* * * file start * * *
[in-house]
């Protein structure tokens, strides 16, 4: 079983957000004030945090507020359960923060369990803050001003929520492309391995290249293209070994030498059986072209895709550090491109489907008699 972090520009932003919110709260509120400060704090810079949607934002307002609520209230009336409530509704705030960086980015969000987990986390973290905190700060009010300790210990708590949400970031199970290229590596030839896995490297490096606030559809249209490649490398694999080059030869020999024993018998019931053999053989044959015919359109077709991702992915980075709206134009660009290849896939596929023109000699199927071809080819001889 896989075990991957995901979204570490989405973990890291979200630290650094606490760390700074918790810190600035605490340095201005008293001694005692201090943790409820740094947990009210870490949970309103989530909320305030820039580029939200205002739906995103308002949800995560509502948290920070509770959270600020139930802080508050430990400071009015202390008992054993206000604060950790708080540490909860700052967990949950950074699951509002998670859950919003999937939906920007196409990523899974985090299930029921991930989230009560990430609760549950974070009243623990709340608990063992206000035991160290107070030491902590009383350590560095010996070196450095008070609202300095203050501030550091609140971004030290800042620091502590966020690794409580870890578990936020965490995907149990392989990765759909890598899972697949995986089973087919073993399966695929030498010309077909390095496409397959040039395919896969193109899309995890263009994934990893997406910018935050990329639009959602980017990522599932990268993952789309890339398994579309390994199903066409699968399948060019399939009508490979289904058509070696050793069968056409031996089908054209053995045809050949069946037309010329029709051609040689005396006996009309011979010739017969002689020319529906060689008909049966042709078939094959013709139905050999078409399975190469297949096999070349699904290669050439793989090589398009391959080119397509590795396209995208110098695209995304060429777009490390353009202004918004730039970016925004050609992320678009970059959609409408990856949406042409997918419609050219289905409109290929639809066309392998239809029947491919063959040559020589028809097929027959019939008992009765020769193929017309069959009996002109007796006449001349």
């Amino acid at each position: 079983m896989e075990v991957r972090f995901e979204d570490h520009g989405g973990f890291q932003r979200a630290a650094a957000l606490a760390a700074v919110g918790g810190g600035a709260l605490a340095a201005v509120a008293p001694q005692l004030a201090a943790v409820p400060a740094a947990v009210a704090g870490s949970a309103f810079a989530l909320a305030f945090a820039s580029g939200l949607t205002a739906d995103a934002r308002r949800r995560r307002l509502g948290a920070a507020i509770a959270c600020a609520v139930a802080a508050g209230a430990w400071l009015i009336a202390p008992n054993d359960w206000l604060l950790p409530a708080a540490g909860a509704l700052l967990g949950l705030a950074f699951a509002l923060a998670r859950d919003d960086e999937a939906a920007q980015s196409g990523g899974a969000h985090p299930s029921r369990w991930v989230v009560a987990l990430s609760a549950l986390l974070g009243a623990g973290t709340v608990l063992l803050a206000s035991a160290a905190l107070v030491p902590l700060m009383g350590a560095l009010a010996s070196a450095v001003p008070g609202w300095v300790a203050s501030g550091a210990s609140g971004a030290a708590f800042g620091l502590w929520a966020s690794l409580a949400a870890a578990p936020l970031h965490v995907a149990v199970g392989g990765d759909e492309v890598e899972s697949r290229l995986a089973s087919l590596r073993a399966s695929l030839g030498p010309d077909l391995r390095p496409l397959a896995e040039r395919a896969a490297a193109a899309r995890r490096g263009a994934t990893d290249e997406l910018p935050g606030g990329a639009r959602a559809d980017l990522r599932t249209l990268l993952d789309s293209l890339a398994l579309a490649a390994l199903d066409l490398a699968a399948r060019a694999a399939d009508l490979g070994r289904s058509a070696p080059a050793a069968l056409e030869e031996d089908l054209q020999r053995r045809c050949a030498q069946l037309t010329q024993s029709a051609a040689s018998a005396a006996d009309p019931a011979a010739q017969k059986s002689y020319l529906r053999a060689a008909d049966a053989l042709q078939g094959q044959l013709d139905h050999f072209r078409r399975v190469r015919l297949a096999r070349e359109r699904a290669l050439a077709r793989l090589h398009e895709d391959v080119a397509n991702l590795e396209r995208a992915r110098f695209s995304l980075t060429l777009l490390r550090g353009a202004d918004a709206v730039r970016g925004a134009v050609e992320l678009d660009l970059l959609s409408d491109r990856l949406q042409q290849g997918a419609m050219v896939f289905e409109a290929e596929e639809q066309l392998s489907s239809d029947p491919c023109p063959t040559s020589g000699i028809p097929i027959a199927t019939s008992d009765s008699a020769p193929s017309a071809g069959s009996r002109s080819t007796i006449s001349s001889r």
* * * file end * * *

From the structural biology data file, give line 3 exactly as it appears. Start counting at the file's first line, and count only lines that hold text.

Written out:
């Amino acid at each position: 079983m896989e075990v991957r972090f995901e979204d570490h520009g989405g973990f890291q932003r979200a630290a650094a957000l606490a760390a700074v919110g918790g810190g600035a709260l605490a340095a201005v509120a008293p001694q005692l004030a201090a943790v409820p400060a740094a947990v009210a704090g870490s949970a309103f810079a989530l909320a305030f945090a820039s580029g939200l949607t205002a739906d995103a934002r308002r949800r995560r307002l509502g948290a920070a507020i509770a959270c600020a609520v139930a802080a508050g209230a430990w400071l009015i009336a202390p008992n054993d359960w206000l604060l950790p409530a708080a540490g909860a509704l700052l967990g949950l705030a950074f699951a509002l923060a998670r859950d919003d960086e999937a939906a920007q980015s196409g990523g899974a969000h985090p299930s029921r369990w991930v989230v009560a987990l990430s609760a549950l986390l974070g009243a623990g973290t709340v608990l063992l803050a206000s035991a160290a905190l107070v030491p902590l700060m009383g350590a560095l009010a010996s070196a450095v001003p008070g609202w300095v300790a203050s501030g550091a210990s609140g971004a030290a708590f800042g620091l502590w929520a966020s690794l409580a949400a870890a578990p936020l970031h965490v995907a149990v199970g392989g990765d759909e492309v890598e899972s697949r290229l995986a089973s087919l590596r073993a399966s695929l030839g030498p010309d077909l391995r390095p496409l397959a896995e040039r395919a896969a490297a193109a899309r995890r490096g263009a994934t990893d290249e997406l910018p935050g606030g990329a639009r959602a559809d980017l990522r599932t249209l990268l993952d789309s293209l890339a398994l579309a490649a390994l199903d066409l490398a699968a399948r060019a694999a399939d009508l490979g070994r289904s058509a070696p080059a050793a069968l056409e030869e031996d089908l054209q020999r053995r045809c050949a030498q069946l037309t010329q024993s029709a051609a040689s018998a005396a006996d009309p019931a011979a010739q017969k059986s002689y020319l529906r053999a060689a008909d049966a053989l042709q078939g094959q044959l013709d139905h050999f072209r078409r399975v190469r015919l297949a096999r070349e359109r699904a290669l050439a077709r793989l090589h398009e895709d391959v080119a397509n991702l590795e396209r995208a992915r110098f695209s995304l980075t060429l777009l490390r550090g353009a202004d918004a709206v730039r970016g925004a134009v050609e992320l678009d660009l970059l959609s409408d491109r990856l949406q042409q290849g997918a419609m050219v896939f289905e409109a290929e596929e639809q066309l392998s489907s239809d029947p491919c023109p063959t040559s020589g000699i028809p097929i027959a199927t019939s008992d009765s008699a020769p193929s017309a071809g069959s009996r002109s080819t007796i006449s001349s001889r």